The shift in talent management: is your organization ready?

As organizations have focused on technological and digital transformations, another change is taking place that affects employees and leaders alike: the way talent is managed.

As companies increasingly understand the need for a high-performing workplace, they are placing more importance on recruiting, developing and retaining employees, driving a transformation of talent management for everyone.

The new talent management

The term “talent management” in itself is telling. First, it recognizes that employees provide the intellectual and physical talent needed to run a business, and it emphasizes the need to pay attention to this talent.

A relatively new term, it represented a change in the 1990s as strategic companies began to look at their workforces differently, Tabitha Scott, director of consulting firm Cole Scott Group, told HR Dive. Companies have started looking at how to create a high-performing workforce and assessing changing needs and skills gaps, she said. As the information age took off, new skills were needed while others were less in demand.

One of the big changes has been in HR, which has traditionally focused on compliance – ensure the company followed rules on hiring, taxes, and payroll. “Talent management drives the future forward,” she said. “People are thinking about what’s coming and how am I preparing my workforce for that, including everything from acquisition, talent management and how can we retain them over time as the things are changing so fast.”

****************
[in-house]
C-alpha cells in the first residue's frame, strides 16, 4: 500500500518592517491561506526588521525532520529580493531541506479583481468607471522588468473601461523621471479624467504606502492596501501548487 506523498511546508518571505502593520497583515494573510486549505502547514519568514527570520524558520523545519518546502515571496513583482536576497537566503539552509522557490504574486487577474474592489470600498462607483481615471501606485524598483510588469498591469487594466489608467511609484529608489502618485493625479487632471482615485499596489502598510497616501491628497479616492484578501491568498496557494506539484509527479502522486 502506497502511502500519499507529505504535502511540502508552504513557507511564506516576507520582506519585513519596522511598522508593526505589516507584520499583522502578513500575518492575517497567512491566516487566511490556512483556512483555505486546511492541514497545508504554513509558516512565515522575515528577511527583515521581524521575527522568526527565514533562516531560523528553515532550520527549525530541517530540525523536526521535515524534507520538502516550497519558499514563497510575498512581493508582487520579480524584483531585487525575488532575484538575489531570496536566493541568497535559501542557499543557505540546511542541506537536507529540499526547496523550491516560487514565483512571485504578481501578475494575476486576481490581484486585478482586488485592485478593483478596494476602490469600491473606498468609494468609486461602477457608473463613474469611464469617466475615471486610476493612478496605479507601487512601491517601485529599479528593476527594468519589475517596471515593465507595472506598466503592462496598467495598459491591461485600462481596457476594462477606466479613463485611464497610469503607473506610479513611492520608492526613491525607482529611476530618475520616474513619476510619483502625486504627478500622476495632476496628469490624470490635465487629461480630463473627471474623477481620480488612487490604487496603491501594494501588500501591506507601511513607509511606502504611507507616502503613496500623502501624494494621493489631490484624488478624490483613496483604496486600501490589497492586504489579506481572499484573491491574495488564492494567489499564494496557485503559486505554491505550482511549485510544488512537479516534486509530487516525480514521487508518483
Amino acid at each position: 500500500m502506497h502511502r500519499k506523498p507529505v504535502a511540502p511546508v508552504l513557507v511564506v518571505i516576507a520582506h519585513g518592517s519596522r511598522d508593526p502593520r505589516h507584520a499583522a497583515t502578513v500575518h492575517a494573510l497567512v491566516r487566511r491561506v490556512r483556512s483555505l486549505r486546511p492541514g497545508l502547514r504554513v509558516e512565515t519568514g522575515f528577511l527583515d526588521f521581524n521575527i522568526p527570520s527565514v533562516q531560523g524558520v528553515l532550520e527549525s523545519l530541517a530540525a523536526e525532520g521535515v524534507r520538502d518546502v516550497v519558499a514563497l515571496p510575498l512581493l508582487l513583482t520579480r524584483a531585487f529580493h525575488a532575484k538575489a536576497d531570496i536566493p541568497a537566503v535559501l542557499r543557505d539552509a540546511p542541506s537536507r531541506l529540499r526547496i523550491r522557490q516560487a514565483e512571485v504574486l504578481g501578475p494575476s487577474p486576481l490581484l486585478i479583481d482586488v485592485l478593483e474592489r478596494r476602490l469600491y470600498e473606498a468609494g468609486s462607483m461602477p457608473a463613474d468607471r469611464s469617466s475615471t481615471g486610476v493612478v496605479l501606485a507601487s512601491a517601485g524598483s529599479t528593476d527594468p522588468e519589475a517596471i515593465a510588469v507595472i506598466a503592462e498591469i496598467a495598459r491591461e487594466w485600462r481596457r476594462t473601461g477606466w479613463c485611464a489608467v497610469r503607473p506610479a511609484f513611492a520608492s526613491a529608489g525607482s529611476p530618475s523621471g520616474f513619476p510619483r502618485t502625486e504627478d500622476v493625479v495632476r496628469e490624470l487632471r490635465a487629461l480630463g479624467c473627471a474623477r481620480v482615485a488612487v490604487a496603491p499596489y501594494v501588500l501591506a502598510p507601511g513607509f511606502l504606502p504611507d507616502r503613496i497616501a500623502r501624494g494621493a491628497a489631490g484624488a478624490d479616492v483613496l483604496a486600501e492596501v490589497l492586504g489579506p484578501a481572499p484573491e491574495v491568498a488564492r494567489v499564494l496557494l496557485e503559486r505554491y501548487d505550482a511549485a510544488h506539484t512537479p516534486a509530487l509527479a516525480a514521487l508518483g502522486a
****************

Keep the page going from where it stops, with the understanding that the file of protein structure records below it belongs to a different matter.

But talent management is not itnot just the responsibility of HR. Leaders and managers are expected to actively focus on the development of the employee, not just the process of running a department. Managers must listen to what employees say they need and want to be successful.

“As leaders, we have the ability to amplify what employees do or become insulators,” Scott said.

A change in the approach to business

In years past, employees would apply for jobs with stated requirements and responsibilities. If they liked some of the responsibilities but not others, that was just too bad – take it or leave it. Talent management today views job responsibilities differently, Scott said. Because employers need to motivate employees and keep them engaged, creative and successful, it becomes vital to match the employee to the right position, even if the very nature of that position must become fluid.

“Some people naturally like change, they’re driven by it,” Scott said. “They would‘t thrive in an organization or role that focuses on routine work. Others are motivated by optimizing things. They would be frustrated to come up with new things.”

This comes into play when you place people on a project. Typically, someone starts a project and sees it through; however, Scott said, employers may want people who like the change to be the ones starting the project, only to step down when the project reaches maintenance mode. Recognizing the strength of employees and positioning them to succeed — even if it means changing the job or the team — is a new aspect of talent management.

What tactics resonate with employees?

Employees are energized by a sense of being part of something bigger than themselves, Scott said. “We also need to make every aspect of employee engagement relevant and actionable,” she added in an email to HR Dive.